08 February, 2012

Skins - the next two eps

The most recent two episodes of Skins have dealt with death, friendship, endings and beginnings, but have differed significantly. The first episode was a predictable, boring and drawn-out hour of hedonistic grief, and the second was a more clever, slow and heart-warming look at the universe of a teenager.

Episode two centred on the death of a central character, and followed the characters as they tried to deal with their friend's coma, squatted in a teachers' house and ultimately learnt about their friend's death. Whereas the programme used to have intelligent and innovative ways of storytelling, we sat through an infinitely long, average, drudge through a mediocre narrative which again, had implausible character motivations, and failed to bring to life the situation at hand. There was an increased amount of violence and destruction in the episode - rather than showing grief and confusion, it showed a Rich as a weak character acting like the child he pertains not to be. He is a character who fails to draw any empathy, or emotion, from the audience - a fault which falls at the feet of both the actor and the writers.

The writers continued to fail in the episode, by overdoing their points and over-exaggerating the story - not in a way that is a hyperbole of real life, something Skins has done excellently in the past, but as a consolation for them failing to provide exposition naturally. Some examples:

'Your milk is no longer required here.'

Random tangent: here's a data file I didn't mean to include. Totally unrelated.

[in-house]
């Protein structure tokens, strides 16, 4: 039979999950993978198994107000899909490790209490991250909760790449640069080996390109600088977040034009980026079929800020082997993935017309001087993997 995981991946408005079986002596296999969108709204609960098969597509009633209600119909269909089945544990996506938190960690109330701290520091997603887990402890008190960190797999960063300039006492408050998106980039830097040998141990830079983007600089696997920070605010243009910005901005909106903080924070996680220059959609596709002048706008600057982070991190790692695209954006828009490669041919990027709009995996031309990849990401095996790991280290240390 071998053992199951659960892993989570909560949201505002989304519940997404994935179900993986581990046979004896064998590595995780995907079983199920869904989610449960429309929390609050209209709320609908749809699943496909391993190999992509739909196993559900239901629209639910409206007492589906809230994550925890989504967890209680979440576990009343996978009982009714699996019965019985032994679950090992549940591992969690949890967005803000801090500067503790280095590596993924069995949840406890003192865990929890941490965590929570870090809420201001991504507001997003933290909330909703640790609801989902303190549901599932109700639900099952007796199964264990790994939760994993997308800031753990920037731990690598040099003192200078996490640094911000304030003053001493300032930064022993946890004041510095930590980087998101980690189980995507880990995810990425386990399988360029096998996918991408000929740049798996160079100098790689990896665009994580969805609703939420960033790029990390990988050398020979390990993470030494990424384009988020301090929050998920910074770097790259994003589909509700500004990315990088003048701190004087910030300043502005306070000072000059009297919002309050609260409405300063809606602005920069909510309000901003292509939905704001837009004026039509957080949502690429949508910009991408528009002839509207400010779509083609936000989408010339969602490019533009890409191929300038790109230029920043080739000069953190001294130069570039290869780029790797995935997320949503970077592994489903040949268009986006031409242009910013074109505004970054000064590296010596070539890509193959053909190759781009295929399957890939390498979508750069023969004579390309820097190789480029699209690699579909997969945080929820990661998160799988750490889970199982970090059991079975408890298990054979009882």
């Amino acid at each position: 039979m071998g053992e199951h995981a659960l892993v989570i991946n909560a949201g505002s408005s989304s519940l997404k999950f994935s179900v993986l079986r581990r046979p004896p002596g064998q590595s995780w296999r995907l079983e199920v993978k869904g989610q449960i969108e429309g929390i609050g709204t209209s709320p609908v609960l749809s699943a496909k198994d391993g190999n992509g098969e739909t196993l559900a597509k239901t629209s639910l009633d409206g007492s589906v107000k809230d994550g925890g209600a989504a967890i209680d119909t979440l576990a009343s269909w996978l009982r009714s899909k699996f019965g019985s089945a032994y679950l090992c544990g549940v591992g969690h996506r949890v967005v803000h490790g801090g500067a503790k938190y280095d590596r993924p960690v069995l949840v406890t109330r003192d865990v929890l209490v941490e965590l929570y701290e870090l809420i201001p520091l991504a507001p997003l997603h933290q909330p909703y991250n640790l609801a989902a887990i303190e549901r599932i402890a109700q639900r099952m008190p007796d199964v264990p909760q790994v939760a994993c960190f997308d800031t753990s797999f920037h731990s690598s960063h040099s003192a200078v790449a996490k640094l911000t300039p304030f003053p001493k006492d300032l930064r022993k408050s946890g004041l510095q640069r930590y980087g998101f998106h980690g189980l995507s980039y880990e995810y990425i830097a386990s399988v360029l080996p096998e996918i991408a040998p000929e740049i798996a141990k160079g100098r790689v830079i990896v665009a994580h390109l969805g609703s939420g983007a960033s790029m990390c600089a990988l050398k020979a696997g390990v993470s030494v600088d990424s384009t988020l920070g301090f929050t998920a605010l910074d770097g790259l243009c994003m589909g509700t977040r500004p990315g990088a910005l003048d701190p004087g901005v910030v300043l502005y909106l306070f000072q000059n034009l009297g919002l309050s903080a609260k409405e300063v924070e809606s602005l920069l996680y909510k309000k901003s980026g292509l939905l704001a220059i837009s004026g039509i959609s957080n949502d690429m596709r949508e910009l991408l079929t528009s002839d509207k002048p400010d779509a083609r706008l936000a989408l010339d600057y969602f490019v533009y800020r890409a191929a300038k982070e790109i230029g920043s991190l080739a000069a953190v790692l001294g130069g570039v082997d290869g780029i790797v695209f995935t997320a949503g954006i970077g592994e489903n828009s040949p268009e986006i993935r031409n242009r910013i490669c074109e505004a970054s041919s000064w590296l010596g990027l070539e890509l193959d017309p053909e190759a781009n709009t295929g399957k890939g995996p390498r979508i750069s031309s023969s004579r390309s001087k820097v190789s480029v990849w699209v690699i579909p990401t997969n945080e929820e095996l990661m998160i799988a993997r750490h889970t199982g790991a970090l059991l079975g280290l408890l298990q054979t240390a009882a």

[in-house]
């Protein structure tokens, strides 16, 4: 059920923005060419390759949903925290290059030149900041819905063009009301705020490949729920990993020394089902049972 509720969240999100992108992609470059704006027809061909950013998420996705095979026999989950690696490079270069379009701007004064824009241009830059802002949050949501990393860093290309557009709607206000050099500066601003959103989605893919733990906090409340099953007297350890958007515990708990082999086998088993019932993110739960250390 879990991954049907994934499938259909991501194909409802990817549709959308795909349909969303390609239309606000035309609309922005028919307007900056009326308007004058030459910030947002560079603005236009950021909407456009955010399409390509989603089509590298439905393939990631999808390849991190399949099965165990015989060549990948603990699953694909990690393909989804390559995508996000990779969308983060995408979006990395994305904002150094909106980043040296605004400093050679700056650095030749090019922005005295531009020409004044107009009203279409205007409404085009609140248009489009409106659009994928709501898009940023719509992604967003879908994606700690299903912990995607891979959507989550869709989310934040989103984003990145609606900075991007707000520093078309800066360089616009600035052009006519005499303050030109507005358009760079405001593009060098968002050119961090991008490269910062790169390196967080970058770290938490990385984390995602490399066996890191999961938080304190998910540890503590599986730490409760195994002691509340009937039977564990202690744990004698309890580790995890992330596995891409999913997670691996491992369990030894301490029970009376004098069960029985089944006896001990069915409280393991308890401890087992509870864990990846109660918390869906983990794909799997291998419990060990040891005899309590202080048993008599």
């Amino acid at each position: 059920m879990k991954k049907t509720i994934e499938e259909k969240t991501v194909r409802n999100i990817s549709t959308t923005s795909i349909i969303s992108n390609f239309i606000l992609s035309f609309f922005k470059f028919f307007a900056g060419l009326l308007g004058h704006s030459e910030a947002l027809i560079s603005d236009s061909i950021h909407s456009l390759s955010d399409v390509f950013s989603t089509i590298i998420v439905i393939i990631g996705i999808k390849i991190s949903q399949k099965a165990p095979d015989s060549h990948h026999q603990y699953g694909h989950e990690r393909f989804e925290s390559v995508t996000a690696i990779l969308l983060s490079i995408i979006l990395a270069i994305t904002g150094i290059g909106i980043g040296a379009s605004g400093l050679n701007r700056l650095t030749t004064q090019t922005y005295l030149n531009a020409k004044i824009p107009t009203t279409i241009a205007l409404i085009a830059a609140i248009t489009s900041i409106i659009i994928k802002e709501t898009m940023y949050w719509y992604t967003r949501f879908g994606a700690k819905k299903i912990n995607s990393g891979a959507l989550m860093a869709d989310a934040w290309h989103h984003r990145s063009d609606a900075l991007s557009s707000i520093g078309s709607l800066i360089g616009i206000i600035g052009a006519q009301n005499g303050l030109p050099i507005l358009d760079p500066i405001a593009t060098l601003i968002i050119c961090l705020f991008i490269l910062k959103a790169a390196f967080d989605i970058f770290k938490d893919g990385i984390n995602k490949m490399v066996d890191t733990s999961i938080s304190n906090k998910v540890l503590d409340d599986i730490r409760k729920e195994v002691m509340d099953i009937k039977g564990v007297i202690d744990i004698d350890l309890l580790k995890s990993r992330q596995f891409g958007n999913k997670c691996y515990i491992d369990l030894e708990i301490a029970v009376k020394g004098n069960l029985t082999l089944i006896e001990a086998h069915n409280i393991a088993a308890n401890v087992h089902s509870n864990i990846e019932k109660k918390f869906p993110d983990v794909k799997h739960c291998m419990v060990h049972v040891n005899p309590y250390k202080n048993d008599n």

Yes, we get it, they've left the country.

'Everything's mental since fucking Morocco.'
Yes, obviously, because YOU fucked up and now your friend's in a coma.

The third episode of the current run, however, was a strong comeback and pushed the series in an upward direction. The new boy, Alex, played by a charismatic Sam Jackson, had an interesting, believable and surreal back-story. The episode's strengths rested on his performance, which almost managed to carry off the ridiculous, and implausible dice idea. What the episode showed excellently was the group of friends who sit, speechless, together, as it remains the only way they can think of to overcome their grief. After their friend's death, their social circle has been shaken to its core, and the episode managed to convey their confusion over how they should behave, only that they should be together. Alex's twist - his being gay - was predictable, and I had initial sighs when they entered the gambling 'den', but ultimately, this was a step back towards the fun, surreal and odd happenings of first-generation Skins.

Although the message of destroying the memorial service was ruined by Liv's flashing, the episode ended on a high - the idea of friendship pervaded, and the ridiculous dice shenanigans were thrown into the ocean with Alex's gran. Now let's just keep our fingers crossed and hope the writers keep up this standard... but judging by the return of Morocco-boy in the trailer for next week, my hopes are not high... 

Written for: Great and Gold

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